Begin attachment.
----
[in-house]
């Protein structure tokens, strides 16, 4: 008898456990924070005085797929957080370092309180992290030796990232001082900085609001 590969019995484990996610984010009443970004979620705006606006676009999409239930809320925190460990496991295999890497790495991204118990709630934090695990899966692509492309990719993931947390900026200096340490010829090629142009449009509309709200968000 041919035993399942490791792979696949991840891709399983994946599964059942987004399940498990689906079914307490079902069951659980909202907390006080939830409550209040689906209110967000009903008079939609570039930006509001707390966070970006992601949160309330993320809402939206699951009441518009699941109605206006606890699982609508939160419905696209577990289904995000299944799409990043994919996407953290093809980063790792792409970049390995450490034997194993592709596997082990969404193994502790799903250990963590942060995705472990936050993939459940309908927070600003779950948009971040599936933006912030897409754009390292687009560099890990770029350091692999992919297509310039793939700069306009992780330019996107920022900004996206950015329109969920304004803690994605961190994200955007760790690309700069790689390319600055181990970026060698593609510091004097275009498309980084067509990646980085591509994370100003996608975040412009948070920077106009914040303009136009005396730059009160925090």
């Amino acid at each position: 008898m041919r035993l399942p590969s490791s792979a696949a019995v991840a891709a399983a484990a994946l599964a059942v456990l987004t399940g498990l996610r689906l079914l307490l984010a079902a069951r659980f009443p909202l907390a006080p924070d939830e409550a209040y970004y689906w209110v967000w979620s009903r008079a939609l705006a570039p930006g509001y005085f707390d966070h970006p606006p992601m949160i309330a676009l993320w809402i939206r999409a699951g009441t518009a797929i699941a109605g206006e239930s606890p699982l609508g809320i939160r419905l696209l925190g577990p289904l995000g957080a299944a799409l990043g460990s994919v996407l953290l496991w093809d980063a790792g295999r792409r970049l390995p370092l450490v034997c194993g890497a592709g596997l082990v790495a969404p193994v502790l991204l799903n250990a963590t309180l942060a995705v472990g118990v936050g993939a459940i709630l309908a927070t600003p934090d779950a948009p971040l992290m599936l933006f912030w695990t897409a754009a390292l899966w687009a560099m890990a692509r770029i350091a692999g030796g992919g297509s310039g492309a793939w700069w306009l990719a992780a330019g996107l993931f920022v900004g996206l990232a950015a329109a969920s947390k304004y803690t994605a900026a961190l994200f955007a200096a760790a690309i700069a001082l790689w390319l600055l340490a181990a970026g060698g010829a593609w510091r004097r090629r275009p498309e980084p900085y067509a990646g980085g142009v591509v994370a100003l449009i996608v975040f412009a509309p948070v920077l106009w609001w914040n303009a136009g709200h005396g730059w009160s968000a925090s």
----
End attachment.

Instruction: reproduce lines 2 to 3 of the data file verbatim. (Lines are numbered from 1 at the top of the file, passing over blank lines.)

């Protein structure tokens, strides 16, 4: 008898456990924070005085797929957080370092309180992290030796990232001082900085609001 590969019995484990996610984010009443970004979620705006606006676009999409239930809320925190460990496991295999890497790495991204118990709630934090695990899966692509492309990719993931947390900026200096340490010829090629142009449009509309709200968000 041919035993399942490791792979696949991840891709399983994946599964059942987004399940498990689906079914307490079902069951659980909202907390006080939830409550209040689906209110967000009903008079939609570039930006509001707390966070970006992601949160309330993320809402939206699951009441518009699941109605206006606890699982609508939160419905696209577990289904995000299944799409990043994919996407953290093809980063790792792409970049390995450490034997194993592709596997082990969404193994502790799903250990963590942060995705472990936050993939459940309908927070600003779950948009971040599936933006912030897409754009390292687009560099890990770029350091692999992919297509310039793939700069306009992780330019996107920022900004996206950015329109969920304004803690994605961190994200955007760790690309700069790689390319600055181990970026060698593609510091004097275009498309980084067509990646980085591509994370100003996608975040412009948070920077106009914040303009136009005396730059009160925090």
């Amino acid at each position: 008898m041919r035993l399942p590969s490791s792979a696949a019995v991840a891709a399983a484990a994946l599964a059942v456990l987004t399940g498990l996610r689906l079914l307490l984010a079902a069951r659980f009443p909202l907390a006080p924070d939830e409550a209040y970004y689906w209110v967000w979620s009903r008079a939609l705006a570039p930006g509001y005085f707390d966070h970006p606006p992601m949160i309330a676009l993320w809402i939206r999409a699951g009441t518009a797929i699941a109605g206006e239930s606890p699982l609508g809320i939160r419905l696209l925190g577990p289904l995000g957080a299944a799409l990043g460990s994919v996407l953290l496991w093809d980063a790792g295999r792409r970049l390995p370092l450490v034997c194993g890497a592709g596997l082990v790495a969404p193994v502790l991204l799903n250990a963590t309180l942060a995705v472990g118990v936050g993939a459940i709630l309908a927070t600003p934090d779950a948009p971040l992290m599936l933006f912030w695990t897409a754009a390292l899966w687009a560099m890990a692509r770029i350091a692999g030796g992919g297509s310039g492309a793939w700069w306009l990719a992780a330019g996107l993931f920022v900004g996206l990232a950015a329109a969920s947390k304004y803690t994605a900026a961190l994200f955007a200096a760790a690309i700069a001082l790689w390319l600055l340490a181990a970026g060698g010829a593609w510091r004097r090629r275009p498309e980084p900085y067509a990646g980085g142009v591509v994370a100003l449009i996608v975040f412009a509309p948070v920077l106009w609001w914040n303009a136009g709200h005396g730059w009160s968000a925090s």